Campus and Community

UHD Professor’s Research Sheds New Light on Early America

Dr. Sandra Dahlberg
Photo: Thomas B. Shea

(Editor’s Note: This article was written by Gator Correspondent Cymone Caldwell, who is a UHD Honors Program student majoring in English literature.)

For 20 years, Dr. Sandra Dahlberg has served as a professor of English at the University of Houston-Downtown (UHD). Entering college as a 30-year-old freshman and single parent, Dahlberg worked her way through college and finally arrived at UHD in 1997.

When asked what has kept her here for so many years and what she enjoys most about UHD, Dr. Dahlberg responded without hesitation.

“The students,” she said. “I enjoy the diversity of thought and background.”

Dahlberg relates to UHD’s unique student body and feels that the wide range of ages and lifestyles add to the UHD experience.

In addition to teaching, Dahlberg serves on UHD’s Faculty Senate and mentors students. She also is engaged in groundbreaking research that will contribute to the timeline of events for historians of early America and Britain.

As a self-proclaimed “Americanist,” Dahlberg has spent much of her academic career researching the early American colonies, studying topics such as America’s first settlers, indentured servants, settlers’ first interactions with Native Americans. Additionally, she has authored scholarly articles covering social class and poverty.

One of her most recent works, “Do Not Forget Me: Richard Frethorne, Indentured Servitude, and the English Poor Law of 1601,” was published in the Journal of Early American Literature. It was during this project that Dahlberg stumbled upon the centerpiece of her current and most important research.

While researching the Frethorne piece at The British Library in London, Dahlberg came into contact with microfilm containing what she thought was a travel diary written by a man named Richard Traunter as he traveled through the Carolina-Virginia Piedmont area. The dates of the manuscript were outside of the time period she usually works in, but her interest was piqued.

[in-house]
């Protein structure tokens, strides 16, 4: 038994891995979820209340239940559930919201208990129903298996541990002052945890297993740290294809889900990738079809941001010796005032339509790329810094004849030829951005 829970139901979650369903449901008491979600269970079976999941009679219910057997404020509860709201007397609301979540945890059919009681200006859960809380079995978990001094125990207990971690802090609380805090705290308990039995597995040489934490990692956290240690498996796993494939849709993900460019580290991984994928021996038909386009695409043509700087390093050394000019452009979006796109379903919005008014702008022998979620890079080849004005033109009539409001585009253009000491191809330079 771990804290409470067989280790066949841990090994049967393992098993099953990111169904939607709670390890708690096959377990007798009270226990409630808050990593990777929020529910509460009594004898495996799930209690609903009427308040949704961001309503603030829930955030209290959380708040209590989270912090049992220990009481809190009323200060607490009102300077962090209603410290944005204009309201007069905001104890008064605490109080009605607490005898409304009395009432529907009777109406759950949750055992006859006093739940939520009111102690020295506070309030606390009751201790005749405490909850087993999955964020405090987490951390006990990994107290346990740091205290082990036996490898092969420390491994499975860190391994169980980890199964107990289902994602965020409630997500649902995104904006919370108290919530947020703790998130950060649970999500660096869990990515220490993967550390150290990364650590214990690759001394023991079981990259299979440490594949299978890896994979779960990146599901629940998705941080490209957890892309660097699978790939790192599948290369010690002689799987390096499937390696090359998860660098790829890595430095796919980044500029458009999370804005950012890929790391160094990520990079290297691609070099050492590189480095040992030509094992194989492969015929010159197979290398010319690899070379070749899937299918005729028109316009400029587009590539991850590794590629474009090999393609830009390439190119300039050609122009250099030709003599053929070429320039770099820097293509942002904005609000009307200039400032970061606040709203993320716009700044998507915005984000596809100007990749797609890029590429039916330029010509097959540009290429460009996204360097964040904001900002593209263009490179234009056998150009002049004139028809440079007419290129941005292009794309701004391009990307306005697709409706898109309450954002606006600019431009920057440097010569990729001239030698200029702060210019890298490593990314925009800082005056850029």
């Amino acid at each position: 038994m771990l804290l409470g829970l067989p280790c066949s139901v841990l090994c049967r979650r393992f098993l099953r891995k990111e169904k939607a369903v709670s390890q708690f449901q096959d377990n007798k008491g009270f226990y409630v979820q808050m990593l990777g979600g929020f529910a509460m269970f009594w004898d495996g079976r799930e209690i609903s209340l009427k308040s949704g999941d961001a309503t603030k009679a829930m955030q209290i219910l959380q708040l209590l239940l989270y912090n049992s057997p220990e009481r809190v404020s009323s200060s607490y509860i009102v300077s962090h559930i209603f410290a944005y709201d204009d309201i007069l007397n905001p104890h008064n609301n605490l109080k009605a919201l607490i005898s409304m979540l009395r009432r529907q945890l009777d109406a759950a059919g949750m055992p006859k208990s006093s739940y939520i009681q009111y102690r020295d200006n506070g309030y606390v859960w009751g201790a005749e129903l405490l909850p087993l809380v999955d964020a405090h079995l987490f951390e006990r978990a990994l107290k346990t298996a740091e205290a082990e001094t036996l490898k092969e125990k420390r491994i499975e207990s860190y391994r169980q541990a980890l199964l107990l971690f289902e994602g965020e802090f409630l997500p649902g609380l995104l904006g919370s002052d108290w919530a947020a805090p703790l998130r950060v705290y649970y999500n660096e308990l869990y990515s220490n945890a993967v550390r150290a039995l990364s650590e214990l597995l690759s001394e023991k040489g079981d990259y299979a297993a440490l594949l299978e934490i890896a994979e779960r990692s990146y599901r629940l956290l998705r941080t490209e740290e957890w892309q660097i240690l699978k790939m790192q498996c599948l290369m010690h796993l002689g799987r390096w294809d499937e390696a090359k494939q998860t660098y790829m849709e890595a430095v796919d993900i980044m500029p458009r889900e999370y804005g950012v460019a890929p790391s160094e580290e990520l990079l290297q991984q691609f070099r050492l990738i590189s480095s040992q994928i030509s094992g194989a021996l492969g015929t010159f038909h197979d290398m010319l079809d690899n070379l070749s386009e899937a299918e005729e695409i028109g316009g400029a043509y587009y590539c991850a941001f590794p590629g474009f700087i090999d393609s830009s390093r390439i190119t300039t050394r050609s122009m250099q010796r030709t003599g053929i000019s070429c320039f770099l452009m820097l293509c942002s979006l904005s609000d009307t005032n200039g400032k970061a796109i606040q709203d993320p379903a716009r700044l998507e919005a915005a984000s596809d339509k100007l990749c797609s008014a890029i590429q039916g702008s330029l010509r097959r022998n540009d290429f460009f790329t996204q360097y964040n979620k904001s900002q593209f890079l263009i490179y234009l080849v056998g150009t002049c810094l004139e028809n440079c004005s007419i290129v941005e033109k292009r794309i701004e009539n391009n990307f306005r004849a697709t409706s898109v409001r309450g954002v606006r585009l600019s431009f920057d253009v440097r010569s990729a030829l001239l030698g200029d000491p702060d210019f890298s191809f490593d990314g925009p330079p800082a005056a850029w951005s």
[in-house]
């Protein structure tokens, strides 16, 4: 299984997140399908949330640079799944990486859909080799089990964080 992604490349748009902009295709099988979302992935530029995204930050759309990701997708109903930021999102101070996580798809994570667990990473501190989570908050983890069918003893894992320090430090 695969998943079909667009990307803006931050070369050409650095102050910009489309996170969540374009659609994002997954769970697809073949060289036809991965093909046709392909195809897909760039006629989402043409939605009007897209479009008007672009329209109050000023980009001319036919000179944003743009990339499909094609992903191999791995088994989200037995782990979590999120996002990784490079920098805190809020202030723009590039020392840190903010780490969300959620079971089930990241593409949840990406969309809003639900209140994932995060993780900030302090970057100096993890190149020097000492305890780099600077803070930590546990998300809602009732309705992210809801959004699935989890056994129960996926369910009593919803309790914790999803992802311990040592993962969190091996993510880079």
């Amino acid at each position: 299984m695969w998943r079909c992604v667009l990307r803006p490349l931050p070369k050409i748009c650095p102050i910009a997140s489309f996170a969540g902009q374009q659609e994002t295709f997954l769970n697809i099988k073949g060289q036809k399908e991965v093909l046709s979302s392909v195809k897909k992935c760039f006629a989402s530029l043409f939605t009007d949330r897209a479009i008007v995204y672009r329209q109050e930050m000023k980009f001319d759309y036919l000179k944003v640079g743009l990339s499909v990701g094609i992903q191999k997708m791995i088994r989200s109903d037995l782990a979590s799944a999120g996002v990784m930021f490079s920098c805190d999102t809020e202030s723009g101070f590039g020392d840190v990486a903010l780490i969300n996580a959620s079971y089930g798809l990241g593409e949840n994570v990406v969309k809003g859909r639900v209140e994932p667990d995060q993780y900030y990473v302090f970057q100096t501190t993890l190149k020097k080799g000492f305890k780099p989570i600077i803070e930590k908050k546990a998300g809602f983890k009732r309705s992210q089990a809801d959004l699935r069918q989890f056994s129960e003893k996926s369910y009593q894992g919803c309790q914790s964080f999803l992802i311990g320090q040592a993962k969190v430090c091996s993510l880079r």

“When I found it, I thought that it was going to be just about this guy doing this backwoods trek,” she said. “I thought this is cool. And as I got into it, I found out that it’s more than that.”

After transcribing the piece, Dahlberg realized that this document would be integral in clarifying the timeline of what went on in the Carolinas in the late 1600s and early 1700s. It was written in 1698—two years before the known benchmark document we use for understanding the Carolinas.

According to Dahlberg’s research, Traunter was sent by the Board of Trade in London to search for silver and the manuscript shows connections with John Locke, Isaac Newton and Charles Montague.

“A lot of the work that I’ve done has dealt with the interaction between native people and Europeans,” she said. “So, Traunter was interesting because he represented that element of my research.”

According to his diary, Traunter was connected to major historical figures across the Atlantic, Dahlberg said. Likewise, it references two of the only recorded Native Americans from this time period. Dahlberg tracked the Traunter manuscript to the Virginia Historical Society, which she worked with to transcribe the actual documents.

“For the people who research this time period, it’s going to have a huge effect,” she said. “We are able to look at things like where different native people were living; the conditions that they were living in; and how the small pox epidemic affected them.”

According to Dahlberg, these facts are important because the small amount of available records didn’t keep track of this marginalized group of people as individuals. Her work will help to paint a clearer picture of these first interactions during the late 1600s.

Dahlberg uses many methods to conduct her research and is sharing it with UHD. Currently, she is teaching the English course, “Literature Culture of America Before 1800,” in which students work and edit some of the primary documents that have been helpful to her in the Richard Traunter research. Her students are gaining skills that will be valuable to them in their own careers.

On the horizon for Dahlberg is publishing her annotation of the Traunter manuscript with accompanying interpretive essays. The journey of Richard Traunter is a key piece in forming a complete picture of the Carolinas in the late 1600s from which Americans will gain a richer and more inclusive history of the land we inhabit. Once published, she hopes the release of the manuscript will encourage historians, archaeologists and anthropologists, who work in this time period, to come together and continue to fill in the gaps.